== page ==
On 15 September, MoH replied saying that the correspondence would be extensive and that I needed to refine the request if I wanted to get anywhere. 

I replied immediately asking them to prioritise delivery of early and working drafts, and any peer review. I also suggested prioritising correspondence and relevant notes from meetings between and among MoH, HPA, and Allen + Clarke regarding the NZIER report. 

On 6 October, I reminded MoH that the refinement of my request only asked that they prioritise two parts of the request, and should not have triggered a clock reset; the requested information was due.

On 17 October, I had a reply from the Public Health Agency's Ross Bell. He noted that they'd considered the refinement as having triggered a time extension. But more substantively, they refused early and working drafts, as well as peer reviews, under 9(2)(g)(i) to protect free and frank expression of opinions. 

I proceeded immediately with the Ombudsman. 

On 16 November, the Ombudsman's Office commenced investigation. 

On 13 December, the Ombudsman's Office advised that the Ministry was prepared to reconsider its decision with respect to final drafts and asked whether that would be sufficient. I wouldn't know until I'd seen any released documents - if the released drafts let me see what had happened in the relevant section, that would be fine. If they didn't, I'd need to see more. I'd have to wait. 

On 2 February, a Senior Investigator at the Office of the Ombudsman noted that the Ministry had advised it would be providing a partial release, and asked whether I wished that they review the withholding of the earlier drafts; I noted that I couldn't know until I'd seen what they would release.

On 4 March, the Office reported that they were still chasing the Ministry about the later drafts. 

On 11 March, the Ombudsman advised that he had sent a letter to the Ministry recommending that the documents be released immediately and apologise for the delay.

At close of business on 14 March, the Ministry of Health released the later drafts. Ross Bell, Group Manager, Public Health Strategy & Engagement at the Public Health Agency, apologised for the delay and any related inconvenience.  

While those drafts did include some annotations from "KT" and Te Whatu Ora, they did not provide much light on what had happened with the section on alcohol social cost. The earliest draft was substantially similar to the final. 

So I still cannot really tell what happened. 

The bibliography references to the critiques suggest that, at minimum, those references were included as a citation in an earlier draft of Para 92. It's possible that an earlier version included more substantive discussion of those critiques, but it's hard to say.

I've asked the Ombudsman to form a determination around those earlier drafts' discussions of the costs of alcohol-related harm.

I suspected that the first draft from NZIER included substantive discussion of the relevant arguments. NZIER aren't idiots; they know this stuff. It's in the bibliography, so it was there at some point. 

If there had been more substantive discussion, was it excised at request of Allen + Clarke, or at request of the Public Health Agency?

In either case, the effect is a document sent to the Minister, advising on the alcohol health levy, that provides a fairly one-sided view on alcohol social costs. 

I yesterday received an additional bit from the Ministry, which might speak to the Public Health Agency's views on things:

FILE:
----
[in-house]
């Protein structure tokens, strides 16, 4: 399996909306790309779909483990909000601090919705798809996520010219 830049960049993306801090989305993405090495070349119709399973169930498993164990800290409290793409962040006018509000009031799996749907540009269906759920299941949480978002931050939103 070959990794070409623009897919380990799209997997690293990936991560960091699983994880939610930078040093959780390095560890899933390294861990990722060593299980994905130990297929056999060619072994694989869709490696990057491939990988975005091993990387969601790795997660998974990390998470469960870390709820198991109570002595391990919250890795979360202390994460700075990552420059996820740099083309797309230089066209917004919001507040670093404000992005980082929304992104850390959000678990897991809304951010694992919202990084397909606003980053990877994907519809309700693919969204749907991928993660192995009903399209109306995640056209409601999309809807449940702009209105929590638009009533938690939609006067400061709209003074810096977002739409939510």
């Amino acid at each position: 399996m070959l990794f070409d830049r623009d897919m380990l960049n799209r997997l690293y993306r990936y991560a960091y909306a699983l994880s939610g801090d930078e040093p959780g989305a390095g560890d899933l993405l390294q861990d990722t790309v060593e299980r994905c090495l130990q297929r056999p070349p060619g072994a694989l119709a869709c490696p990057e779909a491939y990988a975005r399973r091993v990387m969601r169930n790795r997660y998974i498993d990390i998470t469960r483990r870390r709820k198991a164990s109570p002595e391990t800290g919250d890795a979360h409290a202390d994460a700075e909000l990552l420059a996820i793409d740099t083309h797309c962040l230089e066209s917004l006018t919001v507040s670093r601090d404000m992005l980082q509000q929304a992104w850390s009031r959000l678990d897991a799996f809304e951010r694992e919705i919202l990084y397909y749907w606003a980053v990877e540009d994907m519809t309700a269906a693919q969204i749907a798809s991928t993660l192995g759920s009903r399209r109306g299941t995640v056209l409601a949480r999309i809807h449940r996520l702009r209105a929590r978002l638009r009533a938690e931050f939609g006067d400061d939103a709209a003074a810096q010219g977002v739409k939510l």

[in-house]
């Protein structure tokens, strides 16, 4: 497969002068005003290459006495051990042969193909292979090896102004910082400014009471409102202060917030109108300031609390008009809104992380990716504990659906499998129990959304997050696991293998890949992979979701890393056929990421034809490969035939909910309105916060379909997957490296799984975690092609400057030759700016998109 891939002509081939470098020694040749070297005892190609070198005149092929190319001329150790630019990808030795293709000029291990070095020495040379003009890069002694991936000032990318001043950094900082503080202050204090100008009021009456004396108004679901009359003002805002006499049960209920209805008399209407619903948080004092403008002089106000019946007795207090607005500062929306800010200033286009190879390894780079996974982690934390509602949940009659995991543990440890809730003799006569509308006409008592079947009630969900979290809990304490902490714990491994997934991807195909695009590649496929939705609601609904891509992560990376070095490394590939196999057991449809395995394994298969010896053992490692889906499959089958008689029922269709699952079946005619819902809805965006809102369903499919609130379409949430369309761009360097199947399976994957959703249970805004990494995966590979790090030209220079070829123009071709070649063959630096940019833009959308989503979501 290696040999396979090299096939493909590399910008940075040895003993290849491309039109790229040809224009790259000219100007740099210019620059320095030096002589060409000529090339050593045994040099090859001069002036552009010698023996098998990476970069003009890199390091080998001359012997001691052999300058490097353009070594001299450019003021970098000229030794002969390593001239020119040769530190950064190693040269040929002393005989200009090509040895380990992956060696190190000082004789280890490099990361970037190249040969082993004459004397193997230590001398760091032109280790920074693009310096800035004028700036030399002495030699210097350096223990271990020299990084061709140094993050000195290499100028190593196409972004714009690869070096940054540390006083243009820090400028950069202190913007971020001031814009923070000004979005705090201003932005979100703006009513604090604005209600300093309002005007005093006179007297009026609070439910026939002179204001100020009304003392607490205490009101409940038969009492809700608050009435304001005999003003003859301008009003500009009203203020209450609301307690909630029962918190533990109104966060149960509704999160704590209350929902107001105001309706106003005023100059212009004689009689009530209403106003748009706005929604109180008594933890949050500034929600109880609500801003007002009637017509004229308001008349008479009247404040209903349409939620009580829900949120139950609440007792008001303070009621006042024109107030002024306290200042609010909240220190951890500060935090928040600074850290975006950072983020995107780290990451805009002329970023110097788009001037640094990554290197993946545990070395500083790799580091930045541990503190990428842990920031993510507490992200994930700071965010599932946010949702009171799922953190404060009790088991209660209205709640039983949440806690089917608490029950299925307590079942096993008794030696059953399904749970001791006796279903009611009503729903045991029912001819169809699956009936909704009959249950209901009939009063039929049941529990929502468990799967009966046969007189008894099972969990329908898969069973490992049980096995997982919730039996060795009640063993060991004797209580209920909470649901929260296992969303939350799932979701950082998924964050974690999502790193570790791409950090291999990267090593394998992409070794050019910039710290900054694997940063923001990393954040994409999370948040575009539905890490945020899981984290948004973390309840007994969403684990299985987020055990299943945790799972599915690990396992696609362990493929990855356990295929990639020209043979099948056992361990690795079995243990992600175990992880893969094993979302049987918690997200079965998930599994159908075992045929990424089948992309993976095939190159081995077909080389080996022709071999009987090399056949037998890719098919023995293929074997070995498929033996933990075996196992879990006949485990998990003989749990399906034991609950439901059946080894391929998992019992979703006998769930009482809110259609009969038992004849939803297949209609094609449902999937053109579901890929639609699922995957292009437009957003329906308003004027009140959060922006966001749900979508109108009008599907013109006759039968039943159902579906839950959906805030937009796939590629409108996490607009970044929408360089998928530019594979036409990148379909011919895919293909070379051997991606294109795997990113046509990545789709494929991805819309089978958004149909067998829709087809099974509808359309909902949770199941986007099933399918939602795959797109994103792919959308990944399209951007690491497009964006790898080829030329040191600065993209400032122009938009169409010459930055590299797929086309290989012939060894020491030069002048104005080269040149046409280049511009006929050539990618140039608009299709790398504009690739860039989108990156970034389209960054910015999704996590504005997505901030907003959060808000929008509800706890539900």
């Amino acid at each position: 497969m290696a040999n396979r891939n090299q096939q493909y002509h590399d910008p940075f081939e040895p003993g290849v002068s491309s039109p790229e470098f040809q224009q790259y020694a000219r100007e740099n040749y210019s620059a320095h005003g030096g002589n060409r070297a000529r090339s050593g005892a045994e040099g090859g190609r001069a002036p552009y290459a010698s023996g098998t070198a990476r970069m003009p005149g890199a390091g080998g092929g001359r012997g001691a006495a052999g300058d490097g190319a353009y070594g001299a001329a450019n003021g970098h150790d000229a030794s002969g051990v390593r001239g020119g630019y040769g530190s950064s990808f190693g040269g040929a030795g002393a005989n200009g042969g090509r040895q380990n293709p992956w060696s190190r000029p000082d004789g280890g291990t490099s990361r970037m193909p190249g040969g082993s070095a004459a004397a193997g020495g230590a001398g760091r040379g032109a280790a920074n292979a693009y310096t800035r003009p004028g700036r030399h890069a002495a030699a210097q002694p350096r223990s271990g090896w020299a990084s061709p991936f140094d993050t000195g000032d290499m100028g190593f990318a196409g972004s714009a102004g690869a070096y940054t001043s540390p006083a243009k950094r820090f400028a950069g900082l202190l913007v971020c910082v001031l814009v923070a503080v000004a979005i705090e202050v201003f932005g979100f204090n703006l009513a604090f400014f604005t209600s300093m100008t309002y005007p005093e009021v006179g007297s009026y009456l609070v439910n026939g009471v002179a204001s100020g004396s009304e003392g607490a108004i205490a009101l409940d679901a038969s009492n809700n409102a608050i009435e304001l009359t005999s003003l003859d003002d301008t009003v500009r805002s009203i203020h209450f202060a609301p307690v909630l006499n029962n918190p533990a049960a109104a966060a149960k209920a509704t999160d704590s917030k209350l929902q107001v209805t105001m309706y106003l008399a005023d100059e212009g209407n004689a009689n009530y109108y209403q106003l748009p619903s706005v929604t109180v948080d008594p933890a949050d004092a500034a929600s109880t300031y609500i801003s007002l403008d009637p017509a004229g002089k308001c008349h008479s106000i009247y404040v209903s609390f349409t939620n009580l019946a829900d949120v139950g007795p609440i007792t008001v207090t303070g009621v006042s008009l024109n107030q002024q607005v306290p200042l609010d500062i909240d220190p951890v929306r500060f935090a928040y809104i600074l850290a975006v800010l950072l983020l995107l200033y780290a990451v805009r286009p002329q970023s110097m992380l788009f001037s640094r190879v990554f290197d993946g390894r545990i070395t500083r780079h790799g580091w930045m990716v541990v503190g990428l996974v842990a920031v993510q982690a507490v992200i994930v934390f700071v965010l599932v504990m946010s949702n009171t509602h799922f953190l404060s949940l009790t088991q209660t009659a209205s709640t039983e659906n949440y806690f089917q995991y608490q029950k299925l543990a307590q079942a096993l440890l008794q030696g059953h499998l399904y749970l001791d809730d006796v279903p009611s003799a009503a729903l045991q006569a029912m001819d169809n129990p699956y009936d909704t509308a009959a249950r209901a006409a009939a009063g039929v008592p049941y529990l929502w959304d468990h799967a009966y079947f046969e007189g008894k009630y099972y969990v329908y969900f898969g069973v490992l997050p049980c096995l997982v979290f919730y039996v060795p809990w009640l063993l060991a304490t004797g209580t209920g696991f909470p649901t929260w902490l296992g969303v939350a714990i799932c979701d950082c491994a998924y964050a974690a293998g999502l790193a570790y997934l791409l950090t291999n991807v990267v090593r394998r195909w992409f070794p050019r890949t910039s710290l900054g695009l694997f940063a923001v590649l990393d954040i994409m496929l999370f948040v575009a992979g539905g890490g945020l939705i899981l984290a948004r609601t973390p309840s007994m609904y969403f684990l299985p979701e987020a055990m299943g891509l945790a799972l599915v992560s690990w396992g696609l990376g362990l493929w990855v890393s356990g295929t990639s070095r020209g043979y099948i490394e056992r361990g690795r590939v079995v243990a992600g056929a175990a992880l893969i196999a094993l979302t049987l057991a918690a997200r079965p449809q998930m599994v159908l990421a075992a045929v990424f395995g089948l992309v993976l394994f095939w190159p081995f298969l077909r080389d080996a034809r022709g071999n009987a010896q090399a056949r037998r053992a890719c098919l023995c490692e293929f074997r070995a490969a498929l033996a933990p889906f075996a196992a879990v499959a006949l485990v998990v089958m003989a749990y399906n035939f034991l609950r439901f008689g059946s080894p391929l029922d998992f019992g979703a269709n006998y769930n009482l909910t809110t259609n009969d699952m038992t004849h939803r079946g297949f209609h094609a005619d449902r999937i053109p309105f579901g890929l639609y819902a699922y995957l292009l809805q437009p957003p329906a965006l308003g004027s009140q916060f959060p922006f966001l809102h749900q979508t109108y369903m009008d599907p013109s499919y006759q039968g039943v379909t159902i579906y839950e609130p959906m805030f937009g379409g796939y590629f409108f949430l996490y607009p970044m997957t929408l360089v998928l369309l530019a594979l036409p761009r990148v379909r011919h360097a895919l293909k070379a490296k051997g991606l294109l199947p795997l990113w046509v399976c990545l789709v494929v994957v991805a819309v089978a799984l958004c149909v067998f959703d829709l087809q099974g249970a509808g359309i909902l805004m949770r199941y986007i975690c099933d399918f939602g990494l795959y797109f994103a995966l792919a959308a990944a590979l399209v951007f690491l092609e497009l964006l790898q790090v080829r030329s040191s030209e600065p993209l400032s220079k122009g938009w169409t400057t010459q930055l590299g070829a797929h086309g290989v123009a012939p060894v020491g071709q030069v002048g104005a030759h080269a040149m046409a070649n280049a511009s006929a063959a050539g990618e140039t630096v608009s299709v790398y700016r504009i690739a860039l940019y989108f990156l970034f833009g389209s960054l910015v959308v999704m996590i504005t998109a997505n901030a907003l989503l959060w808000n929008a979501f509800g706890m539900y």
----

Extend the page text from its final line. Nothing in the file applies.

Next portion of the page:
Kia ora Eric,

Further to the below email sent to you containing the reconsidered documents of your OIA (ref. H2023031477), the Ministry has identified a paragraph pertaining to yourself in one of the early draft documents. While the Ministry is maintaining its position on withholding the early draft documents under 9(2)(g)(i) of the Act, the following excerpt is being released to you under section 16(1)(e) of the Act: 

So it seems that early drafts did include substantive discussion of my critique of the BERL figure, and that someone caused it to be erased.

I'd also note that I was discussant at the NZAE meetings on the BERL paper in 2009. It was standing room only, because my critique of the BERL paper had already been released. The Ministry could consider asking any economist in the room whether my critique was just a me-thing, or whether the profession broadly shared my concerns.

I did that work as an academic in the Department of Economics at Canterbury, five years before I joined the Initiative, and two years before doing any industry-funded work. The funded 2011 work [funded by NABIC] discovered an error in the earlier unfunded work that had us revise upward the earlier estimate of alcohol social cost. 

I note that Ross Bell, now relevant Group Manager at the Public Health Agency, was Executive Director of the Drug Foundation when the BERL figure was originally being critiqued. 

Here is the issue of the Drug Foundation's "Matters of Substance" newsletter that included discussion of the controversy around BERL's number. It would be surprising if Bell were not aware of the difficulties with BERL's figure. He had the masthead editorial on the issue of their newsletter in which my critique of the BERL figure was discussed. 

I'll look forward to seeing whether I can get any further with this via the Ombudsman. 

In the meantime, it looks pretty obvious that the Public Health Agency was very happy to put a biased document up to the Minister as advice - whether they requested that outcome directly, or had Allen + Clarke do it.

A provisional health warning on advice from the Public Health Agency may be in order. At least until we can figure out what the heck is going on over there. 

And a reminder that government-commissioned reports face censorship regimes. If the Ministry doesn't like what it says, well, the offending bit gets disappeared. As an offending bit here seems to have been disappeared. 

1 comment:

  1. Eric... Our public service is, on the evidence presented above as well as my own experience working for various government agencies, totally captured by interventionist and controlling forces with a decided anti freedom and anti business bent.

    They skewing of advice to Ministers is so out of keeping with impartial and full advice that should be the Public Services ethos that I can only see a massive restructure of the Service delivering a better standard.

    To many activists... Not enough actual professionals...